• Create and administer a brand and editorial style guide.
  • Set up and oversee an editorial calendar that can scale with the business.
  • Manage the editorial calendar and any contributors.
  • Edit content and sustain brand and voice consistency.
  • Assist product marketing and PR efforts with supporting content.

Skills/Requirements

And, finally, what might go in the skills and requirements section of a job description?  Something like this:

  • English degree or significant industry experience working with content required.
  • Should have a ready portfolio of previous writing work.
  • Must have experience creating and sticking to an editorial calendar.
  • Experience managing freelancers a plus.
  • Familiarity with basic SEO and copywriting best practices preferred.
  • Should be savvy with social media, and a polished personal social media footprint is a definite plus.
  • Must have experience with standard CMS, such as WordPress or Webflow.
  • Ability to work at a basic level with CMS plugins and technology like markdown and HTML preferred.
  • Excellent organization and communication skills, both written and verbal, an absolute necessity.

The Content Manager Role From a Business Perspective

Alright, so I’ve addressed the most basic aspect of the question here in detail.  You now have a good working understanding not only of what the role entails but what you might throw up on Indeed or Glassdoor to actually hire one.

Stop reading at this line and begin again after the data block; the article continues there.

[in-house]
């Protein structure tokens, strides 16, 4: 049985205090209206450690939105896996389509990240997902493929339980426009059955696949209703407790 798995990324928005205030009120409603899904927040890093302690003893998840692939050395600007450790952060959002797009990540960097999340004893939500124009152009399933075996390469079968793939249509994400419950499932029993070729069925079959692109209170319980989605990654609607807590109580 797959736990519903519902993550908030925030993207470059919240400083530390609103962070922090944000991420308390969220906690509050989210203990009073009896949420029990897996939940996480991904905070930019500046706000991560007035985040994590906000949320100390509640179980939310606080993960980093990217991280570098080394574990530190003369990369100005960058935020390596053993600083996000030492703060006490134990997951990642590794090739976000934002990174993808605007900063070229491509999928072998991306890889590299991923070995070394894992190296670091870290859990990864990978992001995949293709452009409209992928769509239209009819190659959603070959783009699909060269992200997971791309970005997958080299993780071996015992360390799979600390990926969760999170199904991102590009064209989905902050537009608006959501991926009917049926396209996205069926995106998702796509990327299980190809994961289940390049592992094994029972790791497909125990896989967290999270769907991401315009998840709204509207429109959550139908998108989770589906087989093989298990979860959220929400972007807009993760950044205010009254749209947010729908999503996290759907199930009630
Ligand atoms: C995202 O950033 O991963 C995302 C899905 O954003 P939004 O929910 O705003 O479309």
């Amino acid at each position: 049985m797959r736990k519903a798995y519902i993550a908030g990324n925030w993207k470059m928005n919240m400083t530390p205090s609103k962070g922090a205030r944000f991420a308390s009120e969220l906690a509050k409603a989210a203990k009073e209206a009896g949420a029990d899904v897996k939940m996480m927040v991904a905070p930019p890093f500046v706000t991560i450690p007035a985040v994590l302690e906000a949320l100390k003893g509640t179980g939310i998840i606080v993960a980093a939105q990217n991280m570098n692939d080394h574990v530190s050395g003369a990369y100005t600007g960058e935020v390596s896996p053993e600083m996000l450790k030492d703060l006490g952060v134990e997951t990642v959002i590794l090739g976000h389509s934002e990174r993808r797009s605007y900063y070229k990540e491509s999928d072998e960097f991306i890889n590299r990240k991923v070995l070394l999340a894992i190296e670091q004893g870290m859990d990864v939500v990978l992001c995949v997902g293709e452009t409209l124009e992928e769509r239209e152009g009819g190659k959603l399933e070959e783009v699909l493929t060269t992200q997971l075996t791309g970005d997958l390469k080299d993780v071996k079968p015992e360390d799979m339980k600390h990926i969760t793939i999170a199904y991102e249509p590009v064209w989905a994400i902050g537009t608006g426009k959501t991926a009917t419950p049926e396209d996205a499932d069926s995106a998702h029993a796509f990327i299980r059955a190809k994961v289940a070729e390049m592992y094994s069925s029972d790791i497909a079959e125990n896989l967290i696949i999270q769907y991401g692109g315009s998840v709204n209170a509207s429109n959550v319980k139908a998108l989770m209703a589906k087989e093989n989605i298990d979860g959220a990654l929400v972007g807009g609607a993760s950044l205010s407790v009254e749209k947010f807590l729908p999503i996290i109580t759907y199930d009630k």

But what about the role itself, and how it fits into the business?

What you’re doing here is an inherently tricky thing, whether you realize it or not.  There are two flavors of organizational risk at play:

  1. You’re hiring someone to start as an individual contributor/technician and evolve into a leader.
  2. You’re hiring someone to build a system and then execute that system.

I graduated from college with a computer science degree in a terrible economy, which prompted me to take a temporary job at Radio Shack while looking for my first corporate role.  And Radio Shack had an absolutely codified organizational anti-pattern that led to staggering turn-over: they would promote people to manager based entirely on rewarding high sales commissions from individual associates.

Rare was the Radio Shack employee that entered as a slick sales person and then seamlessly transitioned to being a good people manager.

With the two risk flavors in hiring a content manager, you’re actually compounding that dynamic by demanding skill at four things disparate things out of a single, (initially) non-leadership hire:

  1. Creating content.
  2. Managing people.
  3. Constructing business systems.
  4. Operating business systems.

In your hiring process, you’re going to swing for the fences, hoping for all 4.  But what you’ll probably get is someone skilled at 1, maybe 2, of these things, and “meh” at best with the rest.

Mitigating the Risk of This Hire

How, then, do you mitigate this risk?  Well, from an org design perspective, what I’d most recommend is that you deconstruct the roles.  Here’s what I mean.

  1. Creating contenttransactional, individual contributor, full time, part time or contractor can do.
  2. Managing peopleongoing, leader, likely an FTE sooner or later.
  3. Constructing business systemsone-time, specialized, the right new hire can do, but consultants potentially a better choice.
  4. Operating business systemsongoing, organized leader or individual contributorprobably FTE sooner or later.

Interestingly, when you look at this, what should jump out is that content creation and constructing a content framework are pretty transactional, in that they’re both easily outsourced (or in-sourced, with content).  So if you remove those and assume that an able people-manager and business system operator can preside over the content production of others, you have a much different, less chaotic hire to make.

Your ideal content manager is, of course, content-savvy and perhaps comes from some kind of journalistic or editorial background.  But really you want a skilled people manager that can execute, assess, and tune a business system.